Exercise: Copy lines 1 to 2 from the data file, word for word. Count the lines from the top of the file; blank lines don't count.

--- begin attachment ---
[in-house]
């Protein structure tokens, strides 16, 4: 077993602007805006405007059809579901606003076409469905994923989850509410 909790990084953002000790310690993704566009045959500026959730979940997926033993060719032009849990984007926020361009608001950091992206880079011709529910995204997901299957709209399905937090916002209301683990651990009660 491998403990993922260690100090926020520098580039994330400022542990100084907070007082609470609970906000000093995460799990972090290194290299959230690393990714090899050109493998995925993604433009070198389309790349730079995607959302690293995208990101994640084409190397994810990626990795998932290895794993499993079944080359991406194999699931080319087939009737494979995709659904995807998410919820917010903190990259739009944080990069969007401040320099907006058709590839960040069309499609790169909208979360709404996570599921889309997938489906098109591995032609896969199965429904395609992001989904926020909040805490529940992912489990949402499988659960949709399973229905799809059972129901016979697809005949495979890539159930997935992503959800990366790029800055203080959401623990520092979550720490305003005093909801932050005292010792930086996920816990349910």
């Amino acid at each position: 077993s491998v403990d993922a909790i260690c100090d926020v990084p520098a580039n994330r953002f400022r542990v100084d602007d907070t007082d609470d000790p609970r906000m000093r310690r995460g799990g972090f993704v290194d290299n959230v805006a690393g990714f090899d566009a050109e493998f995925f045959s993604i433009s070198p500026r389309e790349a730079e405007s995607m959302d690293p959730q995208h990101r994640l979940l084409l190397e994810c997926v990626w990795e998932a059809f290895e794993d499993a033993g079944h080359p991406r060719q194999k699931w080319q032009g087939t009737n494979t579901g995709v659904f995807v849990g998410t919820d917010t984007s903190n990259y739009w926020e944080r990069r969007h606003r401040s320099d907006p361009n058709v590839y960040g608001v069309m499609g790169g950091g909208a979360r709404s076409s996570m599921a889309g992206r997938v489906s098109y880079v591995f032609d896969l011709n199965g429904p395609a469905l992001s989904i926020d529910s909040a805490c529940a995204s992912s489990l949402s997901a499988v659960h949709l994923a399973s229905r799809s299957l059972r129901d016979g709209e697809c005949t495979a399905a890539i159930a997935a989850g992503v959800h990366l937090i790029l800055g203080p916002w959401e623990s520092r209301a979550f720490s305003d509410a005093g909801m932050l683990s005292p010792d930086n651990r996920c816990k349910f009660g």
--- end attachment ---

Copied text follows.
[in-house]
């Protein structure tokens, strides 16, 4: 077993602007805006405007059809579901606003076409469905994923989850509410 909790990084953002000790310690993704566009045959500026959730979940997926033993060719032009849990984007926020361009608001950091992206880079011709529910995204997901299957709209399905937090916002209301683990651990009660 491998403990993922260690100090926020520098580039994330400022542990100084907070007082609470609970906000000093995460799990972090290194290299959230690393990714090899050109493998995925993604433009070198389309790349730079995607959302690293995208990101994640084409190397994810990626990795998932290895794993499993079944080359991406194999699931080319087939009737494979995709659904995807998410919820917010903190990259739009944080990069969007401040320099907006058709590839960040069309499609790169909208979360709404996570599921889309997938489906098109591995032609896969199965429904395609992001989904926020909040805490529940992912489990949402499988659960949709399973229905799809059972129901016979697809005949495979890539159930997935992503959800990366790029800055203080959401623990520092979550720490305003005093909801932050005292010792930086996920816990349910």